Ectomycorrhizal fungi (EMF) are a diverse group of soil organisms that play an essential role in ecosystems by forming mutualistic relationships with trees. These fungi provide nutrients, such as nitrogen and phosphorus, in exchange for photosynthetically derived carbon sugars. There is little understanding of how EMF responds to environmental conditions and what genetic mechanisms are utilized to thrive under those conditions. One way EMF interact with their environment is through the breakdown of soil organic matter to acquire nutrients for their host (Frey, 2019). Previous work has suggested that EMF have a reduced capacity to decompose soil organic material compared to their saprotrophic ancestors, represented by the consistent loss of saprotrophic enzymes to decompose lignocellulose (Kohler et al., 2015). However, not all saprotrophic enzymes are lost, with the number of enzymes retained varying dramatically between species (Kohler et al., 2015). It is unknown whether EMF utilize the same genetic pathways to degrade soil organic matter as saprotrophs or if they use novel genes. In addition, it is unknown whether the remaining saprotrophic enzymes represent a diverse array of decomposition behaviors. To identify this, I conducted a transcriptomic assay of cultures of seven EMF species grown on varying types of media to distinguish genes used in degrading carbon and whether they vary in decomposition behavior. Mimicking environmental stressors and using transcriptomic analysis can allow a better understanding of how different EMF responds to climate-related stimuli. I extracted and sequenced mRNA from flash-frozen cultures to identify the genes that are differentially expressed in the presence or absence of an ecological stressor. Through comparative transcriptomics, I expect to identify contrasting patterns of gene regulation in response to stressors. Through these analyses, we will gain a better understanding of gene regulation and behavior in response to environmental conditions, which are essential for understanding why EMF are so diverse.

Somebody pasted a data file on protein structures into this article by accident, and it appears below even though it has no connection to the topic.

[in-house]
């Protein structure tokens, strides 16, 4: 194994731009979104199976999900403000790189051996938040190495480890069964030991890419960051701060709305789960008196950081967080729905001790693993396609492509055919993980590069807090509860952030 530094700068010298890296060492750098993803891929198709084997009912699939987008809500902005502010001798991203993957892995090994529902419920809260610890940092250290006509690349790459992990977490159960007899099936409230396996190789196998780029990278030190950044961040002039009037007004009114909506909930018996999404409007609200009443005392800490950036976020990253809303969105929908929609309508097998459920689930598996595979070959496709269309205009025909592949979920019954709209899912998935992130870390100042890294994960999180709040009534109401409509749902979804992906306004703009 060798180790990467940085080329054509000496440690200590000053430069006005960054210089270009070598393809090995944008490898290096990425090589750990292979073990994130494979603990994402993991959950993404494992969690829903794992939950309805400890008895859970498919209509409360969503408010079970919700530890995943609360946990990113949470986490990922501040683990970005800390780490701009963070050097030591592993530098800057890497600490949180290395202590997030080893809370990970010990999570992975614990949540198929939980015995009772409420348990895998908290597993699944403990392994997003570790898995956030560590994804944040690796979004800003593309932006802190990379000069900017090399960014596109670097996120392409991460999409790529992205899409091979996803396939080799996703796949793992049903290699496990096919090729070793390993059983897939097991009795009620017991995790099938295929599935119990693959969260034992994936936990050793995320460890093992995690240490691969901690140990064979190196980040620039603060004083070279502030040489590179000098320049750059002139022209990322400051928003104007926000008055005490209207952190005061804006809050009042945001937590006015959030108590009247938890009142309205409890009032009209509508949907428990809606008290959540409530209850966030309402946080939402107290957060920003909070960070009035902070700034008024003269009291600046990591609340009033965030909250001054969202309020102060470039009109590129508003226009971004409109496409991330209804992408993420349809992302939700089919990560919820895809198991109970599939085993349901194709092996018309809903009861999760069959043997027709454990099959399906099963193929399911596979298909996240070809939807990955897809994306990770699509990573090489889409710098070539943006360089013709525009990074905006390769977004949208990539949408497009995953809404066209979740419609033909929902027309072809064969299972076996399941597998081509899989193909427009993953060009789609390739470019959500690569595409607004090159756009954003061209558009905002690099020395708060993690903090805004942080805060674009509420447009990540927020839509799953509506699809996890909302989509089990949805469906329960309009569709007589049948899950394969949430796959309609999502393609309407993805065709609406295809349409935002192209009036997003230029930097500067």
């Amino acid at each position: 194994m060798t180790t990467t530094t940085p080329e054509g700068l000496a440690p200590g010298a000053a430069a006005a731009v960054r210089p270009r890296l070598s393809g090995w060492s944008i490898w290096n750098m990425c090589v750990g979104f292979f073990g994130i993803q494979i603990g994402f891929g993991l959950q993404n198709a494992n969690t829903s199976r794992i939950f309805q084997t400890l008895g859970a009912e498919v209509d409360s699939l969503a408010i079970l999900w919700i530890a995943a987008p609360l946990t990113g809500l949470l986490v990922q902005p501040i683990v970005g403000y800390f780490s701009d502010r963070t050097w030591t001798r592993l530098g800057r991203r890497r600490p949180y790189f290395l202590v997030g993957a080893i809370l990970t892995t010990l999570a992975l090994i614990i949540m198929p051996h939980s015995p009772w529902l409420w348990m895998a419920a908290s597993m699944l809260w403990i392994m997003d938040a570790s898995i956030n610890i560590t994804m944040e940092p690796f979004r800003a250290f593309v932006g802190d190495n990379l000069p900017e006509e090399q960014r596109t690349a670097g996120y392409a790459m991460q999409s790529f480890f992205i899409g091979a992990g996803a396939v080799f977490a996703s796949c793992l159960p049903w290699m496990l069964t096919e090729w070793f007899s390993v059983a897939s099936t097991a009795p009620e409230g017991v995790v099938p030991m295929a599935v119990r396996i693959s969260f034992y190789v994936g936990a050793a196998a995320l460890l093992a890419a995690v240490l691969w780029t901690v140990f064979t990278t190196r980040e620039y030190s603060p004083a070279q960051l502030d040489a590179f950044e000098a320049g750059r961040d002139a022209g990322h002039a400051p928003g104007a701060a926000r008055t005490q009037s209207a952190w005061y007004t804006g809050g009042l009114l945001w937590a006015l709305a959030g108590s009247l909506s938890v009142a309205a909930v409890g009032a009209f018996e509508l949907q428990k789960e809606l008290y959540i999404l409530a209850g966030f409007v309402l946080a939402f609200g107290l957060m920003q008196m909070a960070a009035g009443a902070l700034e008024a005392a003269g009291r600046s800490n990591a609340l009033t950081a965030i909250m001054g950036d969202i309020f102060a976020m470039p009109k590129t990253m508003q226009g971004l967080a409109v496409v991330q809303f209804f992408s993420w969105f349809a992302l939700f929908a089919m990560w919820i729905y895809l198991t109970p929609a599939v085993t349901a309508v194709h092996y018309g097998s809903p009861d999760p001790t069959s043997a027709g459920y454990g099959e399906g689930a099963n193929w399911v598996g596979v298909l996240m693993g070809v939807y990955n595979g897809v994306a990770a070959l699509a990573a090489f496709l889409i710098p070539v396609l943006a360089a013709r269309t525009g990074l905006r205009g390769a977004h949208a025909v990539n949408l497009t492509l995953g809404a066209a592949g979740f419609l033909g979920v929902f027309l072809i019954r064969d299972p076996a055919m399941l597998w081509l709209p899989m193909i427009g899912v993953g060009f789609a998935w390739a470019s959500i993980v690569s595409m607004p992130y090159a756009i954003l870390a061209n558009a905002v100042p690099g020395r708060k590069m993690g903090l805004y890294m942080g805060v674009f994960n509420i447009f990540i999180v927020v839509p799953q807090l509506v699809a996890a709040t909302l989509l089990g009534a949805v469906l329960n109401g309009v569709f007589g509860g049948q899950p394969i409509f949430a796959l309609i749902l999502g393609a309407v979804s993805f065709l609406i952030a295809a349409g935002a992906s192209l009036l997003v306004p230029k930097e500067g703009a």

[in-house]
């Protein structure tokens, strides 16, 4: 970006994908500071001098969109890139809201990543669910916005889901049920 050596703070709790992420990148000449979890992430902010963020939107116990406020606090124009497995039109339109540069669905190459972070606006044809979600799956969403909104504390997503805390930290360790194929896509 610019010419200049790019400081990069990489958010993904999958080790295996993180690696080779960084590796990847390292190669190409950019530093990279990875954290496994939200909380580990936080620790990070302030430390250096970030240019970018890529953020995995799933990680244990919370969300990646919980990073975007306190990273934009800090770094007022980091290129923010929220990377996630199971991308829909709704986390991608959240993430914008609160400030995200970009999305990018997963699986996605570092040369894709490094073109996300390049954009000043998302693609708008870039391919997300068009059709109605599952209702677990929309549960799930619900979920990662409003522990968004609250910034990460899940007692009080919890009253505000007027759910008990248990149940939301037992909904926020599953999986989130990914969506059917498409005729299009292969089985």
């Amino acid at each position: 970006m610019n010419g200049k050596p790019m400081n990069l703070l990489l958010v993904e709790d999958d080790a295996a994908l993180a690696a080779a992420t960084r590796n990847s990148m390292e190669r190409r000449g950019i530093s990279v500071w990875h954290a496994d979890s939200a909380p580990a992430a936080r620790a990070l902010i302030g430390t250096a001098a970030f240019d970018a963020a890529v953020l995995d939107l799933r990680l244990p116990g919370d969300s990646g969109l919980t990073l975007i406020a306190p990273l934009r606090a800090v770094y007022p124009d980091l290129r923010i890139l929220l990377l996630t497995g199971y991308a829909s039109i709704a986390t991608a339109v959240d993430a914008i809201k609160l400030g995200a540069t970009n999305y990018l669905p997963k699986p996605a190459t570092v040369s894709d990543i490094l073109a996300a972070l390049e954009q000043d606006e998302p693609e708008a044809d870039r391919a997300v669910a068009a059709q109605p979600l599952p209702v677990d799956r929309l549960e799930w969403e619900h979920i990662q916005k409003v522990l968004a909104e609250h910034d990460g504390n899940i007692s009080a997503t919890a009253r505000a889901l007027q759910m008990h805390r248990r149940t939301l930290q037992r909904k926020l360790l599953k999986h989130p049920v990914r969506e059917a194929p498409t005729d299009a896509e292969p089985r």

University / Institution: University of Utah
Format: In Person
SESSION B (10:45AM-12:15PM)
Area of Research: Science & Technology
Faculty Mentor: Bryn Dentinger